Wednesday, 2 March 2011

SMH – Gives a voice to Special Interests

Hell-bent on maintaining the status quo. Shame!

Note the contributor is affiliated with the Institute of Public Affairs. Per their website, they are: an independent, non-profit public policy think tank, dedicated to preserving and strengthening the foundations of economic and political freedom. Our author, Alan Moran is Director of the IPA's Deregulation Unit, is an economist who has made a specialty of regulatory matters, in particular covering energy, global warming, housing, transport, and competition issues. I don’t know about you, but in my universe, global warming and deregulation are unacceptable bedfellows.

Just to pick a bit of the low hanging fruit…

If the tax were to be applied to all the 550 million tonnes a year of carbon dioxide emitted by Australia, at $25 it would raise a cool $13.8 billion, equivalent to a quarter of the sum raised by the GST.

Divided into equal shares for all Australian adults (with half shares for up to 2 kids per household) as recommended by Prof. James Hansen—means that single Australians receive about $675 per year, couples $1,350 and families with two or more children would receive $2,025. This would more than cover the costs to households as forecast by the author. With cash in their pockets (and a cash incentive in their minds) people just might alter their habits for the sake of extra cash even the future.

Now imagine how much would flow into our pockets if all the fossil fuels mined in Australia for export were also taxed at this level…. Solar hot water and rainwater retention systems for all???

Sure, some of that export business may go elsewhere, but not all. Australia is not unique in its need to cut atmospheric CO2 concentrations. If we dare to lead, others will follow. And I predict it will happen a LOT faster than the naysayers at The Institute of Public Affairs would have us believe.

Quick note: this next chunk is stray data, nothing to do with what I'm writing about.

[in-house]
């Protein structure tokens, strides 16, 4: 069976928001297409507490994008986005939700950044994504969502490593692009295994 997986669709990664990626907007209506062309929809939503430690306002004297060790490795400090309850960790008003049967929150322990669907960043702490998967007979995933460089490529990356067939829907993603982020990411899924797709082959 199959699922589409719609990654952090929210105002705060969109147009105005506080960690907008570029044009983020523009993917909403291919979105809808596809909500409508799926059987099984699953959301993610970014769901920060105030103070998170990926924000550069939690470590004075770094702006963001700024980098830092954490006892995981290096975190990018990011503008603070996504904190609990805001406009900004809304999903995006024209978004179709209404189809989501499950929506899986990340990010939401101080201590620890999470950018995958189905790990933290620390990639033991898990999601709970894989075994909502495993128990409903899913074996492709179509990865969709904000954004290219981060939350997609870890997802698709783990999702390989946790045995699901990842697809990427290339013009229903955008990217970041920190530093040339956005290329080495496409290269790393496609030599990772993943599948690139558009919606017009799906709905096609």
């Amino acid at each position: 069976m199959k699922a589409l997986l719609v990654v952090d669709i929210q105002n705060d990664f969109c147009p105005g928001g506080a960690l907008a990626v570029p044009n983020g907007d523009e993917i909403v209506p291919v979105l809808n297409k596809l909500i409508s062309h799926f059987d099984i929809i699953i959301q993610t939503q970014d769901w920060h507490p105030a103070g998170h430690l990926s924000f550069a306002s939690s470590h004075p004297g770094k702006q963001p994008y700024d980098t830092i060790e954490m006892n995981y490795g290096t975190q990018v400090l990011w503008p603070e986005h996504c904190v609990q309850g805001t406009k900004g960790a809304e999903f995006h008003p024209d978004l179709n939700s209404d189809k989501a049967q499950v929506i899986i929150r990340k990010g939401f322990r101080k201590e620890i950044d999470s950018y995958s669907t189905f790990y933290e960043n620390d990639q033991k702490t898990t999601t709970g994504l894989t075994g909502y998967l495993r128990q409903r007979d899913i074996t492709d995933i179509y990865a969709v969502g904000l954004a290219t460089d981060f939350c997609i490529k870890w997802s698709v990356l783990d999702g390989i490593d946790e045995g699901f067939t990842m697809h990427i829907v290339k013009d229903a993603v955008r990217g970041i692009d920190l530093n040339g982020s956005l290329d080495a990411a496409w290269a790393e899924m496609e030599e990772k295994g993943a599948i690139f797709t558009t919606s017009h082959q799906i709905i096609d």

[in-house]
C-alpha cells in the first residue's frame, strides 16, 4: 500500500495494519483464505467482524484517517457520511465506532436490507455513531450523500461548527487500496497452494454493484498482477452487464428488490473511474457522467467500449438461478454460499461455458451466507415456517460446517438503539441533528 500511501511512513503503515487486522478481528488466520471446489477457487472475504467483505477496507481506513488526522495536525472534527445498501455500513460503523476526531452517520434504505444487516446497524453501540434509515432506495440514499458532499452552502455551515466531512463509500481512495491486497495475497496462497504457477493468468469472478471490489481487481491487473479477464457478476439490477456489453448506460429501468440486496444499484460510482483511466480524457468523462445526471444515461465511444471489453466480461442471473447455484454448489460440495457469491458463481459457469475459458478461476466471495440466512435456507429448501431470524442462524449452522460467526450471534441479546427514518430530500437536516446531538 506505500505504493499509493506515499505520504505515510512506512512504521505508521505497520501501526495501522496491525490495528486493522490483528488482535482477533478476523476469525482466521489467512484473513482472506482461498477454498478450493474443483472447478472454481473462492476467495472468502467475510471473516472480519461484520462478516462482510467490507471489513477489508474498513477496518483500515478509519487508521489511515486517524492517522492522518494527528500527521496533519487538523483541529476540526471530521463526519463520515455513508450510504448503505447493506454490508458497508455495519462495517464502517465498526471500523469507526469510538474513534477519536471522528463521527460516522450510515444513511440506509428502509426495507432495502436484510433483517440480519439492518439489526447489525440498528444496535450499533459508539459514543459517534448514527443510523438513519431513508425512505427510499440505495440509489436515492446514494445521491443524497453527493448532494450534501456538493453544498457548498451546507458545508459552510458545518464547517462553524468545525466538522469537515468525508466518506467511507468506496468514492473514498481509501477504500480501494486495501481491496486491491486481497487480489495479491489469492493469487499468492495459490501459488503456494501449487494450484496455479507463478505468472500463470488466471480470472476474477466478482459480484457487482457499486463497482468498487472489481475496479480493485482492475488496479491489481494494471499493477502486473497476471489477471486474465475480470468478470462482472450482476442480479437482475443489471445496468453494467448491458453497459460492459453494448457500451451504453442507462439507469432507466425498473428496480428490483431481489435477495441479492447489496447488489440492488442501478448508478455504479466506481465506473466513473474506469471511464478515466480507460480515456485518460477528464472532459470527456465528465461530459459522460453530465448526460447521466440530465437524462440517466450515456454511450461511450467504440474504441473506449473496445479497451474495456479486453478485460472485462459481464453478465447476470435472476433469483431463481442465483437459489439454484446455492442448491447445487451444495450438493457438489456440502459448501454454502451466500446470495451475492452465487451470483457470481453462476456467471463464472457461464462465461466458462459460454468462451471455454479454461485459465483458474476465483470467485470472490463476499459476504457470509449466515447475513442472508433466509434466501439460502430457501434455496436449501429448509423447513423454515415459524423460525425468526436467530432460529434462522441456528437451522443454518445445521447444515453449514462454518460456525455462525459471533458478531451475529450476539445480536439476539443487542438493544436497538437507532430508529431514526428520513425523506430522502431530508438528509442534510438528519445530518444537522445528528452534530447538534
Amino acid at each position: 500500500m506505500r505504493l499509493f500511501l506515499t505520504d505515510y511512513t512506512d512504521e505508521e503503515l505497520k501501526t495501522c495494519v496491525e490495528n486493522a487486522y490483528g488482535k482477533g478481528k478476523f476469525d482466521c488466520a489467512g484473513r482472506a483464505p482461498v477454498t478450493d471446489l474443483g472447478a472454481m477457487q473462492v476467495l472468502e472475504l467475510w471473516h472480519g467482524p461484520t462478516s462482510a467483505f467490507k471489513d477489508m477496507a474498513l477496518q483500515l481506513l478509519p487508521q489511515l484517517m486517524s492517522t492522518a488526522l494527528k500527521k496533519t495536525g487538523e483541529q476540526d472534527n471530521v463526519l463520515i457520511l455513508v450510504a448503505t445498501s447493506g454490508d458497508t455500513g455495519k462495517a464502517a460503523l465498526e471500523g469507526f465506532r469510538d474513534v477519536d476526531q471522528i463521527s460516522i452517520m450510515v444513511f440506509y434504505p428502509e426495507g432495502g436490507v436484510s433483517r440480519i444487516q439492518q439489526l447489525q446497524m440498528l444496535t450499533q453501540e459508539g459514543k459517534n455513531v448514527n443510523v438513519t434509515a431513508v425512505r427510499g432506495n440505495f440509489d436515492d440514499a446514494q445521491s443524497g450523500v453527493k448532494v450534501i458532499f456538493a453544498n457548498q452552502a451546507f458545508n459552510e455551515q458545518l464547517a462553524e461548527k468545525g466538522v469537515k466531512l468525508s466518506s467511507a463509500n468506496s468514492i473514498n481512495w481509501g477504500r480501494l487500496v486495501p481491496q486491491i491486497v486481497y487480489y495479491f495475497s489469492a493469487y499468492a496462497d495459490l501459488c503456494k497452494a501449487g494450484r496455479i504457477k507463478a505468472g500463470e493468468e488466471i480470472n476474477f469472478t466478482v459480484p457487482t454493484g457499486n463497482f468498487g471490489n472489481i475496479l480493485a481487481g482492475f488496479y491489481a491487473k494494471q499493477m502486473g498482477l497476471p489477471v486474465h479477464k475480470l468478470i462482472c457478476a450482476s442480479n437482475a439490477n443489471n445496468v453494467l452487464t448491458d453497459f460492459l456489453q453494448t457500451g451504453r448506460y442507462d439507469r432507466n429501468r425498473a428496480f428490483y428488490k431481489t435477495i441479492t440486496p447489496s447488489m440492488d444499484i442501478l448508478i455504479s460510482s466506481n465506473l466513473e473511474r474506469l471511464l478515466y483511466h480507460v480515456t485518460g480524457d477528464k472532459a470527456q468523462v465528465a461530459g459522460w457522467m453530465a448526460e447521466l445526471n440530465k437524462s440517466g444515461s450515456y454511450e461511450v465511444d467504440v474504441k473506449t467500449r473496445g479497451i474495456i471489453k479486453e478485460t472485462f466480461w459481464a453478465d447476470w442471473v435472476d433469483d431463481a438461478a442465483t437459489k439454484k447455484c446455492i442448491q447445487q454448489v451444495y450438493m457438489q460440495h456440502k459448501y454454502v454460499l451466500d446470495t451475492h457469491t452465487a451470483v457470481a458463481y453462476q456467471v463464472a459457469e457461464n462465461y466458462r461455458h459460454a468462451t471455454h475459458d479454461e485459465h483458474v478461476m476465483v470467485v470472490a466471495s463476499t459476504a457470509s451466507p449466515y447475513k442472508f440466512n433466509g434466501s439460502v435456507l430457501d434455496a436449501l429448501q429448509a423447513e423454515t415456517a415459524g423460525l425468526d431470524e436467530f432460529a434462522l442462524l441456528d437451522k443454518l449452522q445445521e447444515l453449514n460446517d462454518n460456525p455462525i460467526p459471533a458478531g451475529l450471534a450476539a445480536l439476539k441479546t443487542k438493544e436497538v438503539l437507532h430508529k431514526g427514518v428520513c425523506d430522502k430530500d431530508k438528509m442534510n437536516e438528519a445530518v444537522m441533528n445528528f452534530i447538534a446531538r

Immense storms have been known to change the course of mighty rivers in a day. If fossil fuel's profit potential is moved to other energy technologies, the money—very similar to water—will quickly change course to flow in the path of least resistance.

Big changes can happen fast. A carbon tax can make that happen. A carbon tax with dividend makes it fair.

1 comment:

  1. If we carbon taxed coal and LNG exports that could raise another $20 bn. The importing country would be exempt if they had a strong carbon abatement program at home or they could ask for a tax refund paid directly into green programs. If they seek coal and LNG elsewhere other measures like tariffs could apply.

    These are not small amounts; for example spot thermal coal could jump from $140 to $200 a tonne after carbon tax is added. Remember the importing country has options to neutralise the tax.